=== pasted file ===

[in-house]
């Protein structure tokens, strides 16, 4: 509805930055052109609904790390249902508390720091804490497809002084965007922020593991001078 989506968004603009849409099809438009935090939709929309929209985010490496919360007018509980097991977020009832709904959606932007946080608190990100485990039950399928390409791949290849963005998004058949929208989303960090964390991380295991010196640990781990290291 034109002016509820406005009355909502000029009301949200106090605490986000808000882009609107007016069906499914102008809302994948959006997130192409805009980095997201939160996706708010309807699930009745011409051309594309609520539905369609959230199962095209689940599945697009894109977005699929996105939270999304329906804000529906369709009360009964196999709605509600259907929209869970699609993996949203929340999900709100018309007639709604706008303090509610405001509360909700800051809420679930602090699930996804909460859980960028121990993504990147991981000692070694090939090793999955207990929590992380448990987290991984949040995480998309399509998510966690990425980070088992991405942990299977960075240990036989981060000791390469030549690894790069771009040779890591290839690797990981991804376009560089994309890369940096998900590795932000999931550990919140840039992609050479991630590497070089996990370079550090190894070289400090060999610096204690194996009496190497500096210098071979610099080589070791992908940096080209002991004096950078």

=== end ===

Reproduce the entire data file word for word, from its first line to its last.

[in-house]
């Protein structure tokens, strides 16, 4: 509805930055052109609904790390249902508390720091804490497809002084965007922020593991001078 989506968004603009849409099809438009935090939709929309929209985010490496919360007018509980097991977020009832709904959606932007946080608190990100485990039950399928390409791949290849963005998004058949929208989303960090964390991380295991010196640990781990290291 034109002016509820406005009355909502000029009301949200106090605490986000808000882009609107007016069906499914102008809302994948959006997130192409805009980095997201939160996706708010309807699930009745011409051309594309609520539905369609959230199962095209689940599945697009894109977005699929996105939270999304329906804000529906369709009360009964196999709605509600259907929209869970699609993996949203929340999900709100018309007639709604706008303090509610405001509360909700800051809420679930602090699930996804909460859980960028121990993504990147991981000692070694090939090793999955207990929590992380448990987290991984949040995480998309399509998510966690990425980070088992991405942990299977960075240990036989981060000791390469030549690894790069771009040779890591290839690797990981991804376009560089994309890369940096998900590795932000999931550990919140840039992609050479991630590497070089996990370079550090190894070289400090060999610096204690194996009496190497500096210098071979610099080589070791992908940096080209002991004096950078």